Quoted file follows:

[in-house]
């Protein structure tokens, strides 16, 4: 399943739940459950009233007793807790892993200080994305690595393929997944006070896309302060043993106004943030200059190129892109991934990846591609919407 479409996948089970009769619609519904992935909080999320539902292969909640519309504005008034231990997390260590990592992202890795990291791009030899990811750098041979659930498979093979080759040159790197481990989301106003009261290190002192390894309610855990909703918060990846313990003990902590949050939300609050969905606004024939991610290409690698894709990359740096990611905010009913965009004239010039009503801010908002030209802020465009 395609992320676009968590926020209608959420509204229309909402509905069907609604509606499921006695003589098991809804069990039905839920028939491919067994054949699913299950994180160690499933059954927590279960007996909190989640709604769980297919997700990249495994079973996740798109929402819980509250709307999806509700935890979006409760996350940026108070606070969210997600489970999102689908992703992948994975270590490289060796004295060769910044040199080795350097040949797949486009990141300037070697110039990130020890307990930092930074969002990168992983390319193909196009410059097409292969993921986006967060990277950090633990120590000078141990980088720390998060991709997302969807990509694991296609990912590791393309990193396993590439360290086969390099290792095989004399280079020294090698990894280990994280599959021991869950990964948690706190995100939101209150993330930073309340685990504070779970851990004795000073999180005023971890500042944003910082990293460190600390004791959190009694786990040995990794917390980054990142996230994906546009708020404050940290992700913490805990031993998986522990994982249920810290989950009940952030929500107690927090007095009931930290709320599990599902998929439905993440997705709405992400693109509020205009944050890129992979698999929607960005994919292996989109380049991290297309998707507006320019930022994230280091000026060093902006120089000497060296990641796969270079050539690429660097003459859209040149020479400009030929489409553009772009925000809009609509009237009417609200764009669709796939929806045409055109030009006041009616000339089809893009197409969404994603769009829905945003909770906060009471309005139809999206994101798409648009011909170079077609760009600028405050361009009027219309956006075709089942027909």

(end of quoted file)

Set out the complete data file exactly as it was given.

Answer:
[in-house]
């Protein structure tokens, strides 16, 4: 399943739940459950009233007793807790892993200080994305690595393929997944006070896309302060043993106004943030200059190129892109991934990846591609919407 479409996948089970009769619609519904992935909080999320539902292969909640519309504005008034231990997390260590990592992202890795990291791009030899990811750098041979659930498979093979080759040159790197481990989301106003009261290190002192390894309610855990909703918060990846313990003990902590949050939300609050969905606004024939991610290409690698894709990359740096990611905010009913965009004239010039009503801010908002030209802020465009 395609992320676009968590926020209608959420509204229309909402509905069907609604509606499921006695003589098991809804069990039905839920028939491919067994054949699913299950994180160690499933059954927590279960007996909190989640709604769980297919997700990249495994079973996740798109929402819980509250709307999806509700935890979006409760996350940026108070606070969210997600489970999102689908992703992948994975270590490289060796004295060769910044040199080795350097040949797949486009990141300037070697110039990130020890307990930092930074969002990168992983390319193909196009410059097409292969993921986006967060990277950090633990120590000078141990980088720390998060991709997302969807990509694991296609990912590791393309990193396993590439360290086969390099290792095989004399280079020294090698990894280990994280599959021991869950990964948690706190995100939101209150993330930073309340685990504070779970851990004795000073999180005023971890500042944003910082990293460190600390004791959190009694786990040995990794917390980054990142996230994906546009708020404050940290992700913490805990031993998986522990994982249920810290989950009940952030929500107690927090007095009931930290709320599990599902998929439905993440997705709405992400693109509020205009944050890129992979698999929607960005994919292996989109380049991290297309998707507006320019930022994230280091000026060093902006120089000497060296990641796969270079050539690429660097003459859209040149020479400009030929489409553009772009925000809009609509009237009417609200764009669709796939929806045409055109030009006041009616000339089809893009197409969404994603769009829905945003909770906060009471309005139809999206994101798409648009011909170079077609760009600028405050361009009027219309956006075709089942027909």